But as I mentioned before, Bitcoin isn’t the thing that has the potential to change the entire online betting space. It is the underlying blockchain technology that will have the biggest impact.
Prediction market platforms
There are currently two players in this market. They are building a prediction market on top of the Ethereum blockchain. Augur was the first to launch and currently has a market cap of $175m, its competitor is Gnosis, which has a market cap of $133m.
Both these companies are not pure betting companies. They are going after “prediction” markets. You could bet on anything from share prices, the price a painting sells for, celebrities, and off course sporting events. Anyone can create a prediction market and set a price and people can start trading on it. Just like Inception, they have created an application like Betfair, on top of their service, on top of a blockchain platform.
This is a decentralised platform, it is up to the community to create the markets, bet on them and settle them. A decentralised system doesn’t work without incentives to keep it running. Bitcoin requires a lot of computing power to continue to run the network, so it gives the people running these computers incentives in the way of Bitcoins and mining fees. These prediction markets will do a similar thing with their own digital currency. So if you create or grade markets, you will be paid a small amount for doing so. Eventually, there will be a secondary company (or bookmaker) who creates all the sporting markets and grades them and collects a small fee for each one.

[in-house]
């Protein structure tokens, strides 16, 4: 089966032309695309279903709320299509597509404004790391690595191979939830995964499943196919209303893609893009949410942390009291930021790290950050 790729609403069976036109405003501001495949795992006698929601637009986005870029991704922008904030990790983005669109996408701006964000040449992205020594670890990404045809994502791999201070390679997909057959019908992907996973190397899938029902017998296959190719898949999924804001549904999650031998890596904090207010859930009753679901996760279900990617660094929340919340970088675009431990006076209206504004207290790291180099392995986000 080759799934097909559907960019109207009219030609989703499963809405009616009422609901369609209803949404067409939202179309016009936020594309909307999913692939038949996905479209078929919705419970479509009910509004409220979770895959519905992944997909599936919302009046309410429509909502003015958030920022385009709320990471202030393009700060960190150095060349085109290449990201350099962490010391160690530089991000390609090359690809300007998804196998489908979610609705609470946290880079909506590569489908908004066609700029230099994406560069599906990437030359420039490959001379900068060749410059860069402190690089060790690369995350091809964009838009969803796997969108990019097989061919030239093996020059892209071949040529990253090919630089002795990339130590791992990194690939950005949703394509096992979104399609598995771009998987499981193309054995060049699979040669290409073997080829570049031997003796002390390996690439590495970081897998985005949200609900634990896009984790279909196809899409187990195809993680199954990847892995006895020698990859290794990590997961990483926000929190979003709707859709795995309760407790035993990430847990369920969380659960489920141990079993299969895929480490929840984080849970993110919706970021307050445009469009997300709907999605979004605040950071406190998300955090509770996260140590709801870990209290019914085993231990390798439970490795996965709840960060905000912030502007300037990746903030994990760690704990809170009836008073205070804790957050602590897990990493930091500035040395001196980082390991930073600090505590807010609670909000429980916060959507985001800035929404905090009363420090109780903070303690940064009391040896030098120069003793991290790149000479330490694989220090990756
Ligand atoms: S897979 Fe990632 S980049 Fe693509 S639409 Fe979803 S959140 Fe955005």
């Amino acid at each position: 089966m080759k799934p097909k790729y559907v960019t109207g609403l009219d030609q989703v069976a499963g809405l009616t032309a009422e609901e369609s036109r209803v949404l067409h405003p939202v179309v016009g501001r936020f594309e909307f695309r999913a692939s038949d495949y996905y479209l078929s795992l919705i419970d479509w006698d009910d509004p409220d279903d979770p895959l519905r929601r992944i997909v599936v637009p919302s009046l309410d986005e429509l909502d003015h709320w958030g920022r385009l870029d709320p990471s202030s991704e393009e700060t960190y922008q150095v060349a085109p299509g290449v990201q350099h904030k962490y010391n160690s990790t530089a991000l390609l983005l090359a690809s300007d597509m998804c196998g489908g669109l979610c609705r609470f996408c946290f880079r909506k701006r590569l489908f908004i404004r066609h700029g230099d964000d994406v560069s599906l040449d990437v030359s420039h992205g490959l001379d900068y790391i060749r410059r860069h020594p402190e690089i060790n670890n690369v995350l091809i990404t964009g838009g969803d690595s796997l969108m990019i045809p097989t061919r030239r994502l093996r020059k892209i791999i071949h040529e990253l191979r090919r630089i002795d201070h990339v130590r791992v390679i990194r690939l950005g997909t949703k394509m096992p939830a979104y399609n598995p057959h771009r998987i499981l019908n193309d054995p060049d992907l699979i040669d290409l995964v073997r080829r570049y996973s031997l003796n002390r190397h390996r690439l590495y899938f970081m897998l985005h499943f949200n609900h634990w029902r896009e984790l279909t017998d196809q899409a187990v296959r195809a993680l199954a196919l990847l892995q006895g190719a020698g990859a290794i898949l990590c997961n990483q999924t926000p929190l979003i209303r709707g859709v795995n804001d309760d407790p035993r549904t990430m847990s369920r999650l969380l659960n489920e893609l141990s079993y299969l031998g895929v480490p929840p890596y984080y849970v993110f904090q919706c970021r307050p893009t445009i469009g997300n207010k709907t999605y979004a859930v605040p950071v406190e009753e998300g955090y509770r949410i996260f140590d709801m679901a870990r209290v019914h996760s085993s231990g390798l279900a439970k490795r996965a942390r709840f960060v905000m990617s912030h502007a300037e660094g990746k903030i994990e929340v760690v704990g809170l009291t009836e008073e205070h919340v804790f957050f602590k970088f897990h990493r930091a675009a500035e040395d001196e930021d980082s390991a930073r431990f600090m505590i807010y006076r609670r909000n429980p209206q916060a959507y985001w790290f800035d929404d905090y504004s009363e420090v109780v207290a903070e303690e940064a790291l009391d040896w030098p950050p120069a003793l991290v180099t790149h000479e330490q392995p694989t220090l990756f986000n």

This means we will see 100% markets like Betfair has, but with no 5% commission added. The commission is likely to be less than 0.1%. Unlike Betfair, which is a publically traded company and can not accept wagers from countries that have certain betting laws, these platforms will run worldwide and have access to much more liquidity. They will also have all the benefits mentioned early.
Betfair should be shaking in their boots. Coming very shortly is an exact replica of their site with more liquidity, more security, much less commission, no premium charges and no central authority. Blockchain is going to have a devastating impact on their business model. It will be an even more monumental change then they created just 17 years ago. They still have at least 5 years to adapt, and they have a very strong brand name, so they won’t go out of business, but they, along with all the other current bookies, will be taking a smaller cut of the overall gambling pie.
We also have a third player in the blockchain betting market. One that is purely being created for betting. Peerplays is the platform being built and Bookie is just one application they are building on top of it. They will create the markets just like Betfair and other bookmakers do and allow everyone to trade on it.
Bookie will use Bitcoins as their payment methods and take a small cut from matched bets. The platform is due to be released at the end of this year.
There is going to be a lot of competition in this space. As most of the code is open source, it is not that difficult to create a platform to run on the Ethereum network. I can see a consortium of the current UK bookies banding together to create their own blockchain betting platform.